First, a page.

Dave Beran, the chef of Next, called Rodrick Markus, an importer, master tea blender and the owner of Rare Tea Cellar Inc. “Do you have a line on [Japanese] maple leaves?” the chef wanted to know. Maple leaves are virtually impossible to get from Japan: They’re difficult to preserve, and there are many barriers against bringing in plant material.
Not only did Markus have a line on maple leaves, the line was his younger brother, Brent, an expert in rare Japanese maples who owns Rare Tree Nursery in Oregon. He called him.
Rodrick: “I need leaves yesterday.”
Brent: “Well, what [is Next] doing with it?”
Rodrick: “Brent, I don’t have a frickin’ clue yet.”
“Technically, a maple leaf isn’t edible,” Beran explains. So when Rodrick came into the Next kitchen with 15 varieties of maple leaves, the chef blanched each type in sweetened water, cooled them, fried them and tasted them.
“Some of the leaves we had were just bitter—tannic,” the chef says. “Some of them were just flat-out gross.” He was looking for something edible, delicate. Finally, he found it: the Autumn Moon variety. He needed 650–700 hand-picked maple leaves per week, all about 1½–2¼ inches in diameter.
Slight problem: “Later, we found it’s, like, the rarest Japanese maple in the U.S.,” Beran says.
Second choice: the Emperor II. Rodrick called Brent.
Rodrick: “They need 9,500 leaves for the season.”
“We’ve had guys out every week, four guys at least ten hours a week, picking the meticulous examples of this leaf,” Rodrick says. The leaves are overnighted to Chicago, where they’re layered into the penultimate course of Next’s kaiseki-style menu: a plate of roasted black mission figs, fried yuba made in-house, a drizzle of BLiS Elixir vinegar, concord grapes and the maple leaf, dusted with powdered Vermont maple sugar (pictured, above).
For the uninitiated: Welcome to Next. The menu changes every four months. Paris, Thailand, Childhood, El Bulli, Sicily and now Kyoto—the hardest menu to source ingredients for thus far, Beran says. The edible maple leaves are just the beginning. Beran also wanted maple-leaf branches, for plating. “Moon-viewing and changing leaves are a focal point” of the menu, the chef says. However: “You can only cut the trees at certain times of year,” Rodrick says. “We just barely made it through.” The team harvested 2,000 pieces and shipped them to Next, where they’re arranged among sliced bottarga and duck breast–wrapped turnips, with fried shrimp heads and legs dangling from the branches “like they’re climbing up trees, reaching for the moon,” Beran says.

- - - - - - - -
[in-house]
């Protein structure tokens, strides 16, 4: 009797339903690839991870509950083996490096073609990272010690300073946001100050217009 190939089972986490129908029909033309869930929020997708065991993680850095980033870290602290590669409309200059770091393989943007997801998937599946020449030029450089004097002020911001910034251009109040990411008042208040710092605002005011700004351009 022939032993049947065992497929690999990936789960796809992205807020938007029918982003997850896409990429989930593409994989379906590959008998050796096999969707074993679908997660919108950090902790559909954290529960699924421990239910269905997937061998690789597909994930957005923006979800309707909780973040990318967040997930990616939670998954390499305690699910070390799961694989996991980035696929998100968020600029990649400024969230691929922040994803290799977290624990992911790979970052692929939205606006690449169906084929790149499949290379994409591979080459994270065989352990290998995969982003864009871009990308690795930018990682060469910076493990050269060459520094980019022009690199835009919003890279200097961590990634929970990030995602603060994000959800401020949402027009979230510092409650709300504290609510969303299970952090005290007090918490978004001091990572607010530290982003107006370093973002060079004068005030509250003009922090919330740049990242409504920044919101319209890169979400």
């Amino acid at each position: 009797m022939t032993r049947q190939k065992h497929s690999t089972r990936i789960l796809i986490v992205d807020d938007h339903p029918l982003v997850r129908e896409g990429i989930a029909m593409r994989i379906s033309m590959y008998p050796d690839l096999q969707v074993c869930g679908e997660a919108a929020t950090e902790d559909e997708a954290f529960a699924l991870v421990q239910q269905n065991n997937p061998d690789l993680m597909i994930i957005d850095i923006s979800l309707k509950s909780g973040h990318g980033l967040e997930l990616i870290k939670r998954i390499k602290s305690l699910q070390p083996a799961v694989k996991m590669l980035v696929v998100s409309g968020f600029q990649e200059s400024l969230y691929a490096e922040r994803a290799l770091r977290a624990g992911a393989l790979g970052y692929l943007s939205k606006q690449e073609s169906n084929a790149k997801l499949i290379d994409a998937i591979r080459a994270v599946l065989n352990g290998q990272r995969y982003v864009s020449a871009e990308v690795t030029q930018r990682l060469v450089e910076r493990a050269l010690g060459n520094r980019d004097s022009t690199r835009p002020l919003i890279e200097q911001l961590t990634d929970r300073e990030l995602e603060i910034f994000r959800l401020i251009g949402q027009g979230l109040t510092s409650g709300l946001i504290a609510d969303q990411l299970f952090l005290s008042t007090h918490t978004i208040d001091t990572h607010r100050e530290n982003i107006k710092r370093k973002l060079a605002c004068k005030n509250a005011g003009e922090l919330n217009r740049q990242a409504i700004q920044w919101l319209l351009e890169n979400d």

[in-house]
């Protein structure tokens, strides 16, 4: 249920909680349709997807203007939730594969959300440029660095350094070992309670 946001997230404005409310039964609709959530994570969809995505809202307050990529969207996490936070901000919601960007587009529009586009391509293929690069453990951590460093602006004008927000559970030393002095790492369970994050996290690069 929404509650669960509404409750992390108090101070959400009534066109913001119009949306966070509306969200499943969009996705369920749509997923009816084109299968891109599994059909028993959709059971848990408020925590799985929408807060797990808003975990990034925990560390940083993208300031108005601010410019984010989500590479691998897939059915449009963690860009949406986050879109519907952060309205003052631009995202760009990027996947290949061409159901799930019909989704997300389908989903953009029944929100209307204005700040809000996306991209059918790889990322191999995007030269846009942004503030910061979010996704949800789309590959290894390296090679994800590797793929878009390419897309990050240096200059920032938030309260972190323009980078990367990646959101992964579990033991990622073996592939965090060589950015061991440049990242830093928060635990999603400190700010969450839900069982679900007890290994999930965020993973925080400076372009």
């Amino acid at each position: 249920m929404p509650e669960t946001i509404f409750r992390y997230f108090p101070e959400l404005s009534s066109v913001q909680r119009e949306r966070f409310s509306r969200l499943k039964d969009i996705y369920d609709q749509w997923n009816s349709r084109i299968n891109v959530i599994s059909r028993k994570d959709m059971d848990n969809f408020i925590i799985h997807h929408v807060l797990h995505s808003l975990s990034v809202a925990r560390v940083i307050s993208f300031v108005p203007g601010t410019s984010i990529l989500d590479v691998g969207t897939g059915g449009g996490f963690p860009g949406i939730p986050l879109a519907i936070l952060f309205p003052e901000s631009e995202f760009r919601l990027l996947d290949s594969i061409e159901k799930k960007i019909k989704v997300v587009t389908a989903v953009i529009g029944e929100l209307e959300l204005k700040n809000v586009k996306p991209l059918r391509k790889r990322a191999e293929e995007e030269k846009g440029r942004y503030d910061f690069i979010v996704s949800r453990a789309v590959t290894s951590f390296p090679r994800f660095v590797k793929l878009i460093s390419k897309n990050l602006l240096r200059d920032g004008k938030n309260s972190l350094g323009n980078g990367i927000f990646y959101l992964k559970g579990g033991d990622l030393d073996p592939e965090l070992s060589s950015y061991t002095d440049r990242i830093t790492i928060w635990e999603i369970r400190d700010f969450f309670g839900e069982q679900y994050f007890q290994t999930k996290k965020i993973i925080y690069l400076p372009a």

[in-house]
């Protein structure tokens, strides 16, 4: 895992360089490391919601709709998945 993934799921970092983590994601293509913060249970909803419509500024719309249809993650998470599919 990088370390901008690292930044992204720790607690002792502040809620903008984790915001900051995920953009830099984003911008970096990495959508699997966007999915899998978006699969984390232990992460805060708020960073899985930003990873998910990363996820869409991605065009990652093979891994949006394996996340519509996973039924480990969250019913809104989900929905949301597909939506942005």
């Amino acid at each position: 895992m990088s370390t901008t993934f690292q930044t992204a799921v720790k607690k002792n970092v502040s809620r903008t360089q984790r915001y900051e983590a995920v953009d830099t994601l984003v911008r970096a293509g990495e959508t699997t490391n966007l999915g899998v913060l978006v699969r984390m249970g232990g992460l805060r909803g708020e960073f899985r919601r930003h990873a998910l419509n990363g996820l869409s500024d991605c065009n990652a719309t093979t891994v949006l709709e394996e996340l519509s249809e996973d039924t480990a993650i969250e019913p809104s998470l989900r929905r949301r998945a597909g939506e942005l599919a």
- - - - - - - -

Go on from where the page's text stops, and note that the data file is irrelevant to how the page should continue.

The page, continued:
A focus on sensory images continues throughout the meal, and with it come new challenges for sourcing. Rodrick also has a line on matsutake mushrooms—“the white truffle of Japan,” as he calls them—from foragers in Oregon. At Next, Beran makes a stock out of them, then cools it and cold-infuses it with raw matsutakes and seaweed as the base for chawan mushi, a steamed custard that’s then garnished with a fresh slice of matsutake and a pine needle.
“Matsutakes grow at the base of pine trees,” Beran explains, so an arrangement of pine needles are set in the center of the table along with the custard. “The matsutake season was starting off a little slow,” due to the year’s terrible weather patterns, Rodrick says, so he asked his mushroom foragers if they could gather the pine that grows around the mushrooms instead. For Rodrick, these challenges are thrills: “When Dave calls or Grant [Achatz] calls, it’s about as exciting as it gets in this business.”